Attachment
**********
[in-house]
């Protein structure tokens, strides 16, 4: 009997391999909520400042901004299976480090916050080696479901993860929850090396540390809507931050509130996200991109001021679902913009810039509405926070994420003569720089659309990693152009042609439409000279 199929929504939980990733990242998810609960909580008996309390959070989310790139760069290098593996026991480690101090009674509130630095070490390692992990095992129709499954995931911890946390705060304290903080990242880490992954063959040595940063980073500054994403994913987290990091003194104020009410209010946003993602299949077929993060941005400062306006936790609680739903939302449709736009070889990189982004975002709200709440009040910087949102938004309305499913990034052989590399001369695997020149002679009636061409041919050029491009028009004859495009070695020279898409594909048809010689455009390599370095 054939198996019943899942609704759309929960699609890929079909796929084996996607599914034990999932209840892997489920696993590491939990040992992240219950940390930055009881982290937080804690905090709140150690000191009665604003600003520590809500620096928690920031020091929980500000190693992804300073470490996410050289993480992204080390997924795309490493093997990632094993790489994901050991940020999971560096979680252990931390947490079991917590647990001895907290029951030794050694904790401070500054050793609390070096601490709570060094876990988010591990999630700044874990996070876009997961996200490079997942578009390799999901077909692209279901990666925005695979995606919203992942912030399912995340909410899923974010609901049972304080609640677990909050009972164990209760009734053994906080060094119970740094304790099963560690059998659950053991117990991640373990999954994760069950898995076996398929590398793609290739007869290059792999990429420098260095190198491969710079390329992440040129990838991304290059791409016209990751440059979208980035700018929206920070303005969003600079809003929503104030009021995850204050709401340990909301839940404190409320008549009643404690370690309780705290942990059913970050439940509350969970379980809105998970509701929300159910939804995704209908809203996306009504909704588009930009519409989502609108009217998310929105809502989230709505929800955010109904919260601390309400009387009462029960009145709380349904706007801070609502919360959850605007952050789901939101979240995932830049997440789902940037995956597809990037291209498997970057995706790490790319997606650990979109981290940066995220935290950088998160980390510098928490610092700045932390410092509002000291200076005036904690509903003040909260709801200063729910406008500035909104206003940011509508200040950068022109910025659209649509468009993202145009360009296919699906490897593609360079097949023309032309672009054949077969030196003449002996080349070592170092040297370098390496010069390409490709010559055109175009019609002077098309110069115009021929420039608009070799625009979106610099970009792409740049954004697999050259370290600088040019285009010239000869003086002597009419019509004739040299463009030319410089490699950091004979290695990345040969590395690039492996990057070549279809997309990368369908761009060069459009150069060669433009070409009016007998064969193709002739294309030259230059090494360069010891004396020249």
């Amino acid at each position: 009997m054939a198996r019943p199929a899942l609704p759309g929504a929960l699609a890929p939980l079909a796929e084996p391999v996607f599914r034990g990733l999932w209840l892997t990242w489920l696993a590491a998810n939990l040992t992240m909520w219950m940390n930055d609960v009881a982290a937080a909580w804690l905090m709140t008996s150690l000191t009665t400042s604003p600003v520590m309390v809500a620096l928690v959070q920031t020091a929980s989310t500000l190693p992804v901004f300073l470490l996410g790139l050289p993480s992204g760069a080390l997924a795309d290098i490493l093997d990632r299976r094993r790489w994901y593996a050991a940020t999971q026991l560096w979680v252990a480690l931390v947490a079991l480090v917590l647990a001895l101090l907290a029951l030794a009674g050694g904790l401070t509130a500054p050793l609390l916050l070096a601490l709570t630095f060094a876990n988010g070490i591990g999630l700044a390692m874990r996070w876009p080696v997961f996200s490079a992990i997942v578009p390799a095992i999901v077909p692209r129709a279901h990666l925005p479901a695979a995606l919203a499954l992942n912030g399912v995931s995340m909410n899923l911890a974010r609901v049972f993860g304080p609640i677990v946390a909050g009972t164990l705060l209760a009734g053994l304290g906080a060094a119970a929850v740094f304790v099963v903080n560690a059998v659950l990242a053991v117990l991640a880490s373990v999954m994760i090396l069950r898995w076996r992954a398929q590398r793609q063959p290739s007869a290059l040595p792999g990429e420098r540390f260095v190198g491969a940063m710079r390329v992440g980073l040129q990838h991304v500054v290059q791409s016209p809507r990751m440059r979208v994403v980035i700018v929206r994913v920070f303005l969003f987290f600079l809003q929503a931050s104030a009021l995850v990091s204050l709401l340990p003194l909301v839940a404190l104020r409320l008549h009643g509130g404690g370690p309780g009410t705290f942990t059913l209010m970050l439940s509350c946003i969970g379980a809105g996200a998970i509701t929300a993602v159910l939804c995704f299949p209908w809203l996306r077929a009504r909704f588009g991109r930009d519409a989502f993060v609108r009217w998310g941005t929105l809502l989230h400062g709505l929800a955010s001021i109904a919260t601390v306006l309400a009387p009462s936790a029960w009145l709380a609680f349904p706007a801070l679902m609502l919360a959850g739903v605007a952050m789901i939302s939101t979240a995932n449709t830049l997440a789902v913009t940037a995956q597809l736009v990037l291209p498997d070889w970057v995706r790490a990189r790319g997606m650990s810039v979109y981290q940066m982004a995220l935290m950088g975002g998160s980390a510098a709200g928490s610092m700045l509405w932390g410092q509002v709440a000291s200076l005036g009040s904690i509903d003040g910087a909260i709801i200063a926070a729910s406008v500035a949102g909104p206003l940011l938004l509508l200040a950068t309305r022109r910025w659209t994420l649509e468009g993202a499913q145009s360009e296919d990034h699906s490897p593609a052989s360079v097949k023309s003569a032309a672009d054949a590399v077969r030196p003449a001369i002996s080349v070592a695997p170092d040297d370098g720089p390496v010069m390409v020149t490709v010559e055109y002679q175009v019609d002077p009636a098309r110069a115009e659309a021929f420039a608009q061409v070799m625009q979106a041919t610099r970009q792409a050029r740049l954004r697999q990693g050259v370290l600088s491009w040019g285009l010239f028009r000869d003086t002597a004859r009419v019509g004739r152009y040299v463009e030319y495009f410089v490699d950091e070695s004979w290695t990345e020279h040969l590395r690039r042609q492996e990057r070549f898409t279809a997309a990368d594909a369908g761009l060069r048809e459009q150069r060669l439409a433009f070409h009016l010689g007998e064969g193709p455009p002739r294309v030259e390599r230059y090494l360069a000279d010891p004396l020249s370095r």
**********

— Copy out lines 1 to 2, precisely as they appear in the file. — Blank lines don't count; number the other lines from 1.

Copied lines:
[in-house]
């Protein structure tokens, strides 16, 4: 009997391999909520400042901004299976480090916050080696479901993860929850090396540390809507931050509130996200991109001021679902913009810039509405926070994420003569720089659309990693152009042609439409000279 199929929504939980990733990242998810609960909580008996309390959070989310790139760069290098593996026991480690101090009674509130630095070490390692992990095992129709499954995931911890946390705060304290903080990242880490992954063959040595940063980073500054994403994913987290990091003194104020009410209010946003993602299949077929993060941005400062306006936790609680739903939302449709736009070889990189982004975002709200709440009040910087949102938004309305499913990034052989590399001369695997020149002679009636061409041919050029491009028009004859495009070695020279898409594909048809010689455009390599370095 054939198996019943899942609704759309929960699609890929079909796929084996996607599914034990999932209840892997489920696993590491939990040992992240219950940390930055009881982290937080804690905090709140150690000191009665604003600003520590809500620096928690920031020091929980500000190693992804300073470490996410050289993480992204080390997924795309490493093997990632094993790489994901050991940020999971560096979680252990931390947490079991917590647990001895907290029951030794050694904790401070500054050793609390070096601490709570060094876990988010591990999630700044874990996070876009997961996200490079997942578009390799999901077909692209279901990666925005695979995606919203992942912030399912995340909410899923974010609901049972304080609640677990909050009972164990209760009734053994906080060094119970740094304790099963560690059998659950053991117990991640373990999954994760069950898995076996398929590398793609290739007869290059792999990429420098260095190198491969710079390329992440040129990838991304290059791409016209990751440059979208980035700018929206920070303005969003600079809003929503104030009021995850204050709401340990909301839940404190409320008549009643404690370690309780705290942990059913970050439940509350969970379980809105998970509701929300159910939804995704209908809203996306009504909704588009930009519409989502609108009217998310929105809502989230709505929800955010109904919260601390309400009387009462029960009145709380349904706007801070609502919360959850605007952050789901939101979240995932830049997440789902940037995956597809990037291209498997970057995706790490790319997606650990979109981290940066995220935290950088998160980390510098928490610092700045932390410092509002000291200076005036904690509903003040909260709801200063729910406008500035909104206003940011509508200040950068022109910025659209649509468009993202145009360009296919699906490897593609360079097949023309032309672009054949077969030196003449002996080349070592170092040297370098390496010069390409490709010559055109175009019609002077098309110069115009021929420039608009070799625009979106610099970009792409740049954004697999050259370290600088040019285009010239000869003086002597009419019509004739040299463009030319410089490699950091004979290695990345040969590395690039492996990057070549279809997309990368369908761009060069459009150069060669433009070409009016007998064969193709002739294309030259230059090494360069010891004396020249």